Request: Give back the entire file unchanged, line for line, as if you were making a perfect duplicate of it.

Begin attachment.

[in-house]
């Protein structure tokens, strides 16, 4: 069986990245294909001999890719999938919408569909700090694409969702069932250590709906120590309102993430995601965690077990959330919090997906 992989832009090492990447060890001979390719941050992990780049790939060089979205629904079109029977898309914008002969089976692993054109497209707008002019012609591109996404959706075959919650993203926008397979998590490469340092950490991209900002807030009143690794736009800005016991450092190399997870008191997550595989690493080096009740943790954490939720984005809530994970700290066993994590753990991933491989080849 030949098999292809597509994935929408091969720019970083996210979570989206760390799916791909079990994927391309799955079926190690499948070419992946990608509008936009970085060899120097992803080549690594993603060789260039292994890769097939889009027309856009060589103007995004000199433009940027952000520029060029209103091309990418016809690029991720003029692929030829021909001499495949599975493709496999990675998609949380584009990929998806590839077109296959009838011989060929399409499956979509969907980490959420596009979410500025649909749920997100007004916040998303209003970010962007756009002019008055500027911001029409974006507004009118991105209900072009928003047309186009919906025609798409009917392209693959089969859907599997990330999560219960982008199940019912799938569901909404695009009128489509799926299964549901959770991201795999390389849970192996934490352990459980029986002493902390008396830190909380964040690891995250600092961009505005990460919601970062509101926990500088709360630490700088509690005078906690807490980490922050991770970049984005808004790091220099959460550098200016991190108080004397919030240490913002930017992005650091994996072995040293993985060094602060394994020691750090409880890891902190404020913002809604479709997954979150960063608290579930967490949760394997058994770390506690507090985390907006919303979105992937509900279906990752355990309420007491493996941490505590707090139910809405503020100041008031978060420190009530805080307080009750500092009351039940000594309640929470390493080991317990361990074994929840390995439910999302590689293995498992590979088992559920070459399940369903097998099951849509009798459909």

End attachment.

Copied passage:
[in-house]
């Protein structure tokens, strides 16, 4: 069986990245294909001999890719999938919408569909700090694409969702069932250590709906120590309102993430995601965690077990959330919090997906 992989832009090492990447060890001979390719941050992990780049790939060089979205629904079109029977898309914008002969089976692993054109497209707008002019012609591109996404959706075959919650993203926008397979998590490469340092950490991209900002807030009143690794736009800005016991450092190399997870008191997550595989690493080096009740943790954490939720984005809530994970700290066993994590753990991933491989080849 030949098999292809597509994935929408091969720019970083996210979570989206760390799916791909079990994927391309799955079926190690499948070419992946990608509008936009970085060899120097992803080549690594993603060789260039292994890769097939889009027309856009060589103007995004000199433009940027952000520029060029209103091309990418016809690029991720003029692929030829021909001499495949599975493709496999990675998609949380584009990929998806590839077109296959009838011989060929399409499956979509969907980490959420596009979410500025649909749920997100007004916040998303209003970010962007756009002019008055500027911001029409974006507004009118991105209900072009928003047309186009919906025609798409009917392209693959089969859907599997990330999560219960982008199940019912799938569901909404695009009128489509799926299964549901959770991201795999390389849970192996934490352990459980029986002493902390008396830190909380964040690891995250600092961009505005990460919601970062509101926990500088709360630490700088509690005078906690807490980490922050991770970049984005808004790091220099959460550098200016991190108080004397919030240490913002930017992005650091994996072995040293993985060094602060394994020691750090409880890891902190404020913002809604479709997954979150960063608290579930967490949760394997058994770390506690507090985390907006919303979105992937509900279906990752355990309420007491493996941490505590707090139910809405503020100041008031978060420190009530805080307080009750500092009351039940000594309640929470390493080991317990361990074994929840390995439910999302590689293995498992590979088992559920070459399940369903097998099951849509009798459909």